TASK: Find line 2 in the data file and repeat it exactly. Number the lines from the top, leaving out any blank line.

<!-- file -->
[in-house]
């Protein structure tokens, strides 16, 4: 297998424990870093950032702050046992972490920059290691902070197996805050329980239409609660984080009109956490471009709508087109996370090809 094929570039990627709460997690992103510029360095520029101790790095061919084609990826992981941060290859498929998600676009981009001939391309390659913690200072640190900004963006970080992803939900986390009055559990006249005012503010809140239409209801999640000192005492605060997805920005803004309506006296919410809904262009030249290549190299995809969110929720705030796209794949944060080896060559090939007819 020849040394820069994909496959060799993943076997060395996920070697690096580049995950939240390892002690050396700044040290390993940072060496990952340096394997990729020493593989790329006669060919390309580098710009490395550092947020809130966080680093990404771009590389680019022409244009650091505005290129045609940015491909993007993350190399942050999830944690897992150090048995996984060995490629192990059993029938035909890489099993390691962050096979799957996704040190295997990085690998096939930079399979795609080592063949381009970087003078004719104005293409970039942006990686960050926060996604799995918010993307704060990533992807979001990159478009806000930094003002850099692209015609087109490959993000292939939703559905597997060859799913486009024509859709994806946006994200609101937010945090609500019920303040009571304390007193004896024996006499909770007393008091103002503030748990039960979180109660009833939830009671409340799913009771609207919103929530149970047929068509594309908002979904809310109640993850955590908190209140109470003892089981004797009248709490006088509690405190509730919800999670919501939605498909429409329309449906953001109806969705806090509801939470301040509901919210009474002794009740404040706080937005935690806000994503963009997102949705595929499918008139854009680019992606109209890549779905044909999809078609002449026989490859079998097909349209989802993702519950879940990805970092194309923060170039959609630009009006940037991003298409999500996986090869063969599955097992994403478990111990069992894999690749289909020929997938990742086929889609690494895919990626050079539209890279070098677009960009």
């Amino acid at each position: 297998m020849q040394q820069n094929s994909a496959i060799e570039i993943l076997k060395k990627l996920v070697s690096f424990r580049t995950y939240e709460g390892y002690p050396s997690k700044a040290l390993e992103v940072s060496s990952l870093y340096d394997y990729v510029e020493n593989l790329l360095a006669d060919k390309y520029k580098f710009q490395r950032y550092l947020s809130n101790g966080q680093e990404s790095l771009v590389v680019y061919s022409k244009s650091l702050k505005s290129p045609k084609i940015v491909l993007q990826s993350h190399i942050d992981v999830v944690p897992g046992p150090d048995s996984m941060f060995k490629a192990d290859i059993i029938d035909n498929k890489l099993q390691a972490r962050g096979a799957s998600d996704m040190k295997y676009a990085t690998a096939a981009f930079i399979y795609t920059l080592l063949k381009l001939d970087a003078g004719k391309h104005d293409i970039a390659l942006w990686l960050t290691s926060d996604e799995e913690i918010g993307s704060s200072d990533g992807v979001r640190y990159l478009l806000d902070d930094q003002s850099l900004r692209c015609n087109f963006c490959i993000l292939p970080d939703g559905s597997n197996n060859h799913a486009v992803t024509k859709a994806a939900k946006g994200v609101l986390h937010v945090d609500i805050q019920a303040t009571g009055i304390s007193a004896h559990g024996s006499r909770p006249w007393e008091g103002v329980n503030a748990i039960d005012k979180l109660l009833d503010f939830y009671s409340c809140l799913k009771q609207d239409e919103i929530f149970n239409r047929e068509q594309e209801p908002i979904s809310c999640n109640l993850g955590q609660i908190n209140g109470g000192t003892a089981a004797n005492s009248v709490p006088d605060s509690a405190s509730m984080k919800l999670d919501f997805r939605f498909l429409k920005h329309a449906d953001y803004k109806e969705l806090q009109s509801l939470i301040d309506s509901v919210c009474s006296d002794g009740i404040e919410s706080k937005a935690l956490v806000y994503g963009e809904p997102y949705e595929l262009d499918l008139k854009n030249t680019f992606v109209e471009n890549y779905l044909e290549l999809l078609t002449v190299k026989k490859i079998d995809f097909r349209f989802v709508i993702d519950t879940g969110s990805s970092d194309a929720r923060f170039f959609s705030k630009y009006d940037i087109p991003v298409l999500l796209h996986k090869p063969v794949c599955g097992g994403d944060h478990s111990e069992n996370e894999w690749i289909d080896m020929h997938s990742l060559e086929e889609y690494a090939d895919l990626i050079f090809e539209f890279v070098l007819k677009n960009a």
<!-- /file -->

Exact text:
């Protein structure tokens, strides 16, 4: 297998424990870093950032702050046992972490920059290691902070197996805050329980239409609660984080009109956490471009709508087109996370090809 094929570039990627709460997690992103510029360095520029101790790095061919084609990826992981941060290859498929998600676009981009001939391309390659913690200072640190900004963006970080992803939900986390009055559990006249005012503010809140239409209801999640000192005492605060997805920005803004309506006296919410809904262009030249290549190299995809969110929720705030796209794949944060080896060559090939007819 020849040394820069994909496959060799993943076997060395996920070697690096580049995950939240390892002690050396700044040290390993940072060496990952340096394997990729020493593989790329006669060919390309580098710009490395550092947020809130966080680093990404771009590389680019022409244009650091505005290129045609940015491909993007993350190399942050999830944690897992150090048995996984060995490629192990059993029938035909890489099993390691962050096979799957996704040190295997990085690998096939930079399979795609080592063949381009970087003078004719104005293409970039942006990686960050926060996604799995918010993307704060990533992807979001990159478009806000930094003002850099692209015609087109490959993000292939939703559905597997060859799913486009024509859709994806946006994200609101937010945090609500019920303040009571304390007193004896024996006499909770007393008091103002503030748990039960979180109660009833939830009671409340799913009771609207919103929530149970047929068509594309908002979904809310109640993850955590908190209140109470003892089981004797009248709490006088509690405190509730919800999670919501939605498909429409329309449906953001109806969705806090509801939470301040509901919210009474002794009740404040706080937005935690806000994503963009997102949705595929499918008139854009680019992606109209890549779905044909999809078609002449026989490859079998097909349209989802993702519950879940990805970092194309923060170039959609630009009006940037991003298409999500996986090869063969599955097992994403478990111990069992894999690749289909020929997938990742086929889609690494895919990626050079539209890279070098677009960009």